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  1. Senior Member
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    #1

    Default 98-375 HTML5 Application Development Fundamentals [Microsoft Technical Associate]

    Hi

    I am interested in taking "HTML5 Application Development Fundamentals".

    1) I am not student, just a normal employee. Am I able to take exam?
    2) is this exam Microsoft specific? Do you need to know Microsoft products?
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  3. Questionably Benevolent Moderator Slowhand's Avatar
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    #2
    To answer your first question: the exam page doesn't mention any requirements stating that you have to be a student, and as far as I know the MTA exams aren't targeted exclusively at students, but rather at newcomers to the IT field.

    As for your second question, it's a fair bet that the exam will be Microsoft-leaning, expect to see Microsoft tools and resources as part of any study material you use. The skills you learn will no doubt carry over from Microsoft-land to a *NIX environment, but the test will probably expect you to know a lot of Microsoft-defined terminology and their methodologies. There will be a lot of similarities in how things are done between platforms, with some exceptions here and there regarding exact details and specific tools.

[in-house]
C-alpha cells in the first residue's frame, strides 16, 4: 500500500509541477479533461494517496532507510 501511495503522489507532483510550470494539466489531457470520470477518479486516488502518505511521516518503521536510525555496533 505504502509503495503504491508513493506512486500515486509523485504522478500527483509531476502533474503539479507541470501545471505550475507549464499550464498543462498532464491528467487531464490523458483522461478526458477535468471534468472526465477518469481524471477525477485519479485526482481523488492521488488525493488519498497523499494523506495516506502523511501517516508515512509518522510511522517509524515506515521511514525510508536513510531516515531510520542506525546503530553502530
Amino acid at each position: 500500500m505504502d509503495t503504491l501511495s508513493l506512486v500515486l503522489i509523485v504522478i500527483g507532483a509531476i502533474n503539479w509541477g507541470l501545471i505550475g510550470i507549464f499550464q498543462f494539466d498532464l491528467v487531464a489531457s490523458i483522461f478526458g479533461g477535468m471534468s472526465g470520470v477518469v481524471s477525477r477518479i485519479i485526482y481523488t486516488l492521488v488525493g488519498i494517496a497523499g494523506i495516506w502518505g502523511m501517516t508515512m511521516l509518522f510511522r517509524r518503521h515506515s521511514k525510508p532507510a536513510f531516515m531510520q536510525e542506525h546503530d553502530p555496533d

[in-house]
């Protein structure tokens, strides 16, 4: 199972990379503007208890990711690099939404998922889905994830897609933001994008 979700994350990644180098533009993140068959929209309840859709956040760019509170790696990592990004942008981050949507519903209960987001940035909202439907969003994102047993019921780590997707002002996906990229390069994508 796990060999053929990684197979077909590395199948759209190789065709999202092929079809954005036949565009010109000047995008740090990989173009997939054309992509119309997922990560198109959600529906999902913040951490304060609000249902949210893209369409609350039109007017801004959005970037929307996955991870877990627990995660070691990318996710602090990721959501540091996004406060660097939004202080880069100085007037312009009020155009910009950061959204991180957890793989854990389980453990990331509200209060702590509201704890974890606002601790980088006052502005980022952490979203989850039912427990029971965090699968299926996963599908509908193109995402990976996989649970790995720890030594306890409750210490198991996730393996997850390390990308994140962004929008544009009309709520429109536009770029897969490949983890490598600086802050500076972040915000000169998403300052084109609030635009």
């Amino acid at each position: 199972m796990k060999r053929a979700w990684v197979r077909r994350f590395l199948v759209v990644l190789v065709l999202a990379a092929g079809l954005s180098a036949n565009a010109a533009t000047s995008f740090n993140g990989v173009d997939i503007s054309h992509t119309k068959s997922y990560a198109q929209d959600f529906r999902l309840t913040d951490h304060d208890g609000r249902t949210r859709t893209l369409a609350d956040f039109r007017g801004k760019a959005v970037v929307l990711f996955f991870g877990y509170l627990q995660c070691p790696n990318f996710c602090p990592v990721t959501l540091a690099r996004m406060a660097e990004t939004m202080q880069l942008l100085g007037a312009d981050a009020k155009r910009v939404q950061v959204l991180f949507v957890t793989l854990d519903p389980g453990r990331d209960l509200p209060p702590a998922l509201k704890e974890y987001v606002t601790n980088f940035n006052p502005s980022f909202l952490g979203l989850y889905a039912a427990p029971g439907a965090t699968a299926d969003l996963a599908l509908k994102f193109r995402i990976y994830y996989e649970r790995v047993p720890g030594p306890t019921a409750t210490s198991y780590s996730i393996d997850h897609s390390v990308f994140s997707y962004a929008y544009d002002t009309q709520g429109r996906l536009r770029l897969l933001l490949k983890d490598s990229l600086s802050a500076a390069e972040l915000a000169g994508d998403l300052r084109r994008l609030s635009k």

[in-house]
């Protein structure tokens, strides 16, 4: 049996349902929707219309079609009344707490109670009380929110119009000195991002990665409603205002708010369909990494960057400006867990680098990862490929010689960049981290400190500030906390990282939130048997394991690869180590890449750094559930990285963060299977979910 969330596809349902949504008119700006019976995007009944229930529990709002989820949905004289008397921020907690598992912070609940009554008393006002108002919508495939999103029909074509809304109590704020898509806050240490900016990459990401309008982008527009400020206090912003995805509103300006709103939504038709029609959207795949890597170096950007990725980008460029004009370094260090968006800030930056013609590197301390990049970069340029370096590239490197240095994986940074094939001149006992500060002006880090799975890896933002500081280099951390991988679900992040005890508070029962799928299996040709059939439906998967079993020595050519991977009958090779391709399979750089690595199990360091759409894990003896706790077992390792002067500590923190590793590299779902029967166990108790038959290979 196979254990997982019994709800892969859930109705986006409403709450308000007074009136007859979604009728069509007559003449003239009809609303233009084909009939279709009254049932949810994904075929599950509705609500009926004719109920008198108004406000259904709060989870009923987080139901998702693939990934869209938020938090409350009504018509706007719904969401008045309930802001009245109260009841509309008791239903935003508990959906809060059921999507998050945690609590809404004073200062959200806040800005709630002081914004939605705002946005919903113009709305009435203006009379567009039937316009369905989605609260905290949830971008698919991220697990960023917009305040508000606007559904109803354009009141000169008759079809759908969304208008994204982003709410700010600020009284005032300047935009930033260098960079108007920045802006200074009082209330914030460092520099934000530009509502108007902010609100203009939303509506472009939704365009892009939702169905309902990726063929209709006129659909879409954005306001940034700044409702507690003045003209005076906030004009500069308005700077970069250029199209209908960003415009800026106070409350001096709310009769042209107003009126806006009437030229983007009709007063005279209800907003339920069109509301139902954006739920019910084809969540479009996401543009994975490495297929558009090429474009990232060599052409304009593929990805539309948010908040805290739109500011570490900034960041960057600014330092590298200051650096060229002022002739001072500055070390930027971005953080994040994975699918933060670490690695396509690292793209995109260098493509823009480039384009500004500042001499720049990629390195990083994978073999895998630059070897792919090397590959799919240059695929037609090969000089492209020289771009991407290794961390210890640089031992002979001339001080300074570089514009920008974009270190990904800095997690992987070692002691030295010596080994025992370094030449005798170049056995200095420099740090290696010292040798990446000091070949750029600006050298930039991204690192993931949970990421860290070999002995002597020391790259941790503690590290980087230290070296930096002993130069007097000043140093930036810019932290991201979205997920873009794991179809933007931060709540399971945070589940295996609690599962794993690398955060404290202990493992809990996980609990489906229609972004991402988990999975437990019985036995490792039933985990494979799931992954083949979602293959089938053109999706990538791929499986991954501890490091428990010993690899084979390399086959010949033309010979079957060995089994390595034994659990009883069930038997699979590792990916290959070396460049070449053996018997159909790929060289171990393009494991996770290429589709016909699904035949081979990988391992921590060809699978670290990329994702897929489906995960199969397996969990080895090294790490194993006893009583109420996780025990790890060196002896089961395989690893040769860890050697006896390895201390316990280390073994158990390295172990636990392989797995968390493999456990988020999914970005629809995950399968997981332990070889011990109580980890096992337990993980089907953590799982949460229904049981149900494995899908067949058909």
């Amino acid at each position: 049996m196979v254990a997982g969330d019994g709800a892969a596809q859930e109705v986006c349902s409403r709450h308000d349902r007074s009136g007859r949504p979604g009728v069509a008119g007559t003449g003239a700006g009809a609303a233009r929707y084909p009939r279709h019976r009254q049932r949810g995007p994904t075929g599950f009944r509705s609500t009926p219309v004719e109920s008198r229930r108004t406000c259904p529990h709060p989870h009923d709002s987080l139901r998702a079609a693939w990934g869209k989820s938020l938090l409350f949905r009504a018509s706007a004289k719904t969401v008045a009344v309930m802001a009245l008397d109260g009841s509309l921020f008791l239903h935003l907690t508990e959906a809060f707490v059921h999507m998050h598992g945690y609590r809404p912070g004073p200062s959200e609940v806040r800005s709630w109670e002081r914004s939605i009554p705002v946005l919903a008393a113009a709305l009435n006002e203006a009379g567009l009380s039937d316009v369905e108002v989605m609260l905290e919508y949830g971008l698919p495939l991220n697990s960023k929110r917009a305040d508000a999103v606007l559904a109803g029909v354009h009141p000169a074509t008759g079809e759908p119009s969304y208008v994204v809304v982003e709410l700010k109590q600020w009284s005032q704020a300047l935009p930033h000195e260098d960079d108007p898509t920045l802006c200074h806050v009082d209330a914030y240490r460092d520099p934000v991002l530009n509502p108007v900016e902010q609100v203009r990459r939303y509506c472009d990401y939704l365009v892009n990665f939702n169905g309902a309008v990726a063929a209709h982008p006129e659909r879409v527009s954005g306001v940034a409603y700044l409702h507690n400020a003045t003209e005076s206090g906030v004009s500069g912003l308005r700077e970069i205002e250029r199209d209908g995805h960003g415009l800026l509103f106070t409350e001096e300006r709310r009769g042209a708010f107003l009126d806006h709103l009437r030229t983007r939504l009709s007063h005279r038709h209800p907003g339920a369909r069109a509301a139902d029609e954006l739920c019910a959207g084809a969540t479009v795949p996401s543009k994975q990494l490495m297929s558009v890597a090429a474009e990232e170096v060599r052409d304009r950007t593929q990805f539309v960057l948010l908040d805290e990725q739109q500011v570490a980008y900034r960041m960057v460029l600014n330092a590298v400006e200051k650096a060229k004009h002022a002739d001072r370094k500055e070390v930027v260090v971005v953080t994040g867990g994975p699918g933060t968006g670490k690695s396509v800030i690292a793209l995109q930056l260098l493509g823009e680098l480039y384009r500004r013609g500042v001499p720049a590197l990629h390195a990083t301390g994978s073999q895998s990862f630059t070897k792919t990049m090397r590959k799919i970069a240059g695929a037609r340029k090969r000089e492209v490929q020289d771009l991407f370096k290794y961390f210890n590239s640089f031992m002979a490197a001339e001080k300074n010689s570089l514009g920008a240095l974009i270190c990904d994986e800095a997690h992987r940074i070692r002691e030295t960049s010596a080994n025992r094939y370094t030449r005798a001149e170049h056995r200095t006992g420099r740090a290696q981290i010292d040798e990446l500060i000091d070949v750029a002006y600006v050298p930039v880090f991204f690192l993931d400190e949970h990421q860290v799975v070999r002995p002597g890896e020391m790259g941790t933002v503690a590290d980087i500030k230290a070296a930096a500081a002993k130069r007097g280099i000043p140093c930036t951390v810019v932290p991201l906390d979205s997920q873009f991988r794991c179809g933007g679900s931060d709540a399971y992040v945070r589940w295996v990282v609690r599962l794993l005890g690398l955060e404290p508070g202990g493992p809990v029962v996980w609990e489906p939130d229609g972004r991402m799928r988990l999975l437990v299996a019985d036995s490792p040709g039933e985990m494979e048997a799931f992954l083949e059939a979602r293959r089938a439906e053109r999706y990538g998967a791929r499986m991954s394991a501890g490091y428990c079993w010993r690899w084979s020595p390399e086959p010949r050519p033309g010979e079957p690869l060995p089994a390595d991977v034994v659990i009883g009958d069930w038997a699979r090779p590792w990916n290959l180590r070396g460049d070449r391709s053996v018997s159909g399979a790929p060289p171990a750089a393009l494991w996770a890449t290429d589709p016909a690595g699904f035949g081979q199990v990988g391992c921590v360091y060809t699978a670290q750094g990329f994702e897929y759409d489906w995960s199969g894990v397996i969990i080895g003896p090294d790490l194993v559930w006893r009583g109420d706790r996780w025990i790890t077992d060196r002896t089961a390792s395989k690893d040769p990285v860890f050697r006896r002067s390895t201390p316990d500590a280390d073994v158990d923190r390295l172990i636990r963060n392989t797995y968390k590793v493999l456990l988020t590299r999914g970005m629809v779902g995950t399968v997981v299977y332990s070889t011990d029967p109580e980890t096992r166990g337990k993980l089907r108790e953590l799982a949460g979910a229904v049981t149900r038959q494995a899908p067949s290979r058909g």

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  4. BOBBY_TABLES RobertKaucher's Avatar
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    #3
    I thought that I had read you would be asked to show your student ID when at the Prometric center before taking an MTA exam (assuming you can take them at any Prometric exam center). I would contat Prometric before you register and ensure that this is not the case.

    From: Microsoft Technology Associate (MTA) FAQ

    Q. Is the MTA certification for me?


    A. At this time, the MTA certification is available to students, faculty, and staff of accredited academic institutions and to Microsoft Certified Trainers (MCT’s).
    If you already have an in-depth understanding of and hands-on experience with Microsoft technologies, you might want to start with a Microsoft Certified Technology Specialist (MCTS) certification or one of our Professional Series tracks, which includes the Microsoft Certified IT Professional (MCITP) and the Microsoft Certified Professional Developer (MCPD) certifications. If you are a student, changing careers, just starting your career, or exploring a technology career, earning an MTA certification will help guide your career planning.


    Q. My school does not have an MTA campus license, but I would like my students to consider taking an MTA certification exam on their own. Is this possible?


    A. At this time, MTA exams are only available to students, staff, and faculty of accredited academic institutions. If your institution does not have an MTA campus license, you or your students can purchase vouchers to take the exam at any public MTA testing center. You can also register your school to become an MTA testing center. Talk to a Certiport sales consultant to learn how your school can obtain MTA exams or become an authorized MTA testing center